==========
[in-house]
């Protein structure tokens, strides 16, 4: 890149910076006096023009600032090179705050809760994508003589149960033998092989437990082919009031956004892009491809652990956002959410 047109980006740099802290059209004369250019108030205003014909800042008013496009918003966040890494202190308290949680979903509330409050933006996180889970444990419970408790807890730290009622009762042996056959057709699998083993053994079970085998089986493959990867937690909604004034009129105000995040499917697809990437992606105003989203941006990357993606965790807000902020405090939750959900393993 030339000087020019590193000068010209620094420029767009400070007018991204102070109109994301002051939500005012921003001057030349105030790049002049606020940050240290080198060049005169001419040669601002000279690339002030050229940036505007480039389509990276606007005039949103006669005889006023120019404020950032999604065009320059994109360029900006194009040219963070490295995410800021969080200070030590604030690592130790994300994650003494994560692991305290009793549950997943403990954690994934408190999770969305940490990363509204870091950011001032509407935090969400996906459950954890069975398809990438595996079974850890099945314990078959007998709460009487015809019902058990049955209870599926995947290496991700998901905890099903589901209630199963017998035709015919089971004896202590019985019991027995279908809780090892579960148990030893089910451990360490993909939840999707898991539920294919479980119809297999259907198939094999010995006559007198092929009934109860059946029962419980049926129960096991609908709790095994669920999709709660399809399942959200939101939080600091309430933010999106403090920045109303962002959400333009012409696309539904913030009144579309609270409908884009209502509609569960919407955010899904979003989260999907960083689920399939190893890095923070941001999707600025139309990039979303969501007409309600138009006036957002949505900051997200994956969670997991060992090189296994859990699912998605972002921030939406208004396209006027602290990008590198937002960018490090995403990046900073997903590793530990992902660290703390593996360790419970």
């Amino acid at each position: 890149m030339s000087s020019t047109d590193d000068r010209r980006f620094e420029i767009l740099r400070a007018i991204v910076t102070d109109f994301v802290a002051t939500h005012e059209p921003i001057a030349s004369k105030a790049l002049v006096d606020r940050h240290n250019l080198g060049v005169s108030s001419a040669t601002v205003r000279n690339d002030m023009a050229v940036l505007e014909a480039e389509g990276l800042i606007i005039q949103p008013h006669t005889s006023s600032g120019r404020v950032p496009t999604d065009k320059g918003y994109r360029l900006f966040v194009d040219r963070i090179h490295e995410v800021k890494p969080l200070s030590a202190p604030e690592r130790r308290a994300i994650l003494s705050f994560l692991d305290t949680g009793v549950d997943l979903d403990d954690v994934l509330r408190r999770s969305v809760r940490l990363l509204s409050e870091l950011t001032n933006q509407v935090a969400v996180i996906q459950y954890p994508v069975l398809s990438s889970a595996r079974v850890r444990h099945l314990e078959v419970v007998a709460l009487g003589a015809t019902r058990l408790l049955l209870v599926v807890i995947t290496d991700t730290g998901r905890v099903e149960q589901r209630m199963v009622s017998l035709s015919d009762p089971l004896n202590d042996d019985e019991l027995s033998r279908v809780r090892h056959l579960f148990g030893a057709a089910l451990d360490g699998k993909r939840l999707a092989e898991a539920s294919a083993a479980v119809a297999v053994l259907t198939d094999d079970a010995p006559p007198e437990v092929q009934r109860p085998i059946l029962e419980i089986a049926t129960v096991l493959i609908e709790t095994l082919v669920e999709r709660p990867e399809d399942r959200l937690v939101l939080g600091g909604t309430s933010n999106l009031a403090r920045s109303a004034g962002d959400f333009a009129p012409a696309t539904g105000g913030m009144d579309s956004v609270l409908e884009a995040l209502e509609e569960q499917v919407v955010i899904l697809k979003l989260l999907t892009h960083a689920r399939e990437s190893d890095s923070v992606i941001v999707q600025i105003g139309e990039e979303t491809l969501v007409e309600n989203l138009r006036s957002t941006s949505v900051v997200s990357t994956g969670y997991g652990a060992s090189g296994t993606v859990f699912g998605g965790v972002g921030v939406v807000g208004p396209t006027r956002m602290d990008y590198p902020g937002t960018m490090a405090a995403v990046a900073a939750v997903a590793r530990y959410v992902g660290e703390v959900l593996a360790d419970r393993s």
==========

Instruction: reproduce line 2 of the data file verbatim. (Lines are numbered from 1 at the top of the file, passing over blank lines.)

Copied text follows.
């Protein structure tokens, strides 16, 4: 890149910076006096023009600032090179705050809760994508003589149960033998092989437990082919009031956004892009491809652990956002959410 047109980006740099802290059209004369250019108030205003014909800042008013496009918003966040890494202190308290949680979903509330409050933006996180889970444990419970408790807890730290009622009762042996056959057709699998083993053994079970085998089986493959990867937690909604004034009129105000995040499917697809990437992606105003989203941006990357993606965790807000902020405090939750959900393993 030339000087020019590193000068010209620094420029767009400070007018991204102070109109994301002051939500005012921003001057030349105030790049002049606020940050240290080198060049005169001419040669601002000279690339002030050229940036505007480039389509990276606007005039949103006669005889006023120019404020950032999604065009320059994109360029900006194009040219963070490295995410800021969080200070030590604030690592130790994300994650003494994560692991305290009793549950997943403990954690994934408190999770969305940490990363509204870091950011001032509407935090969400996906459950954890069975398809990438595996079974850890099945314990078959007998709460009487015809019902058990049955209870599926995947290496991700998901905890099903589901209630199963017998035709015919089971004896202590019985019991027995279908809780090892579960148990030893089910451990360490993909939840999707898991539920294919479980119809297999259907198939094999010995006559007198092929009934109860059946029962419980049926129960096991609908709790095994669920999709709660399809399942959200939101939080600091309430933010999106403090920045109303962002959400333009012409696309539904913030009144579309609270409908884009209502509609569960919407955010899904979003989260999907960083689920399939190893890095923070941001999707600025139309990039979303969501007409309600138009006036957002949505900051997200994956969670997991060992090189296994859990699912998605972002921030939406208004396209006027602290990008590198937002960018490090995403990046900073997903590793530990992902660290703390593996360790419970």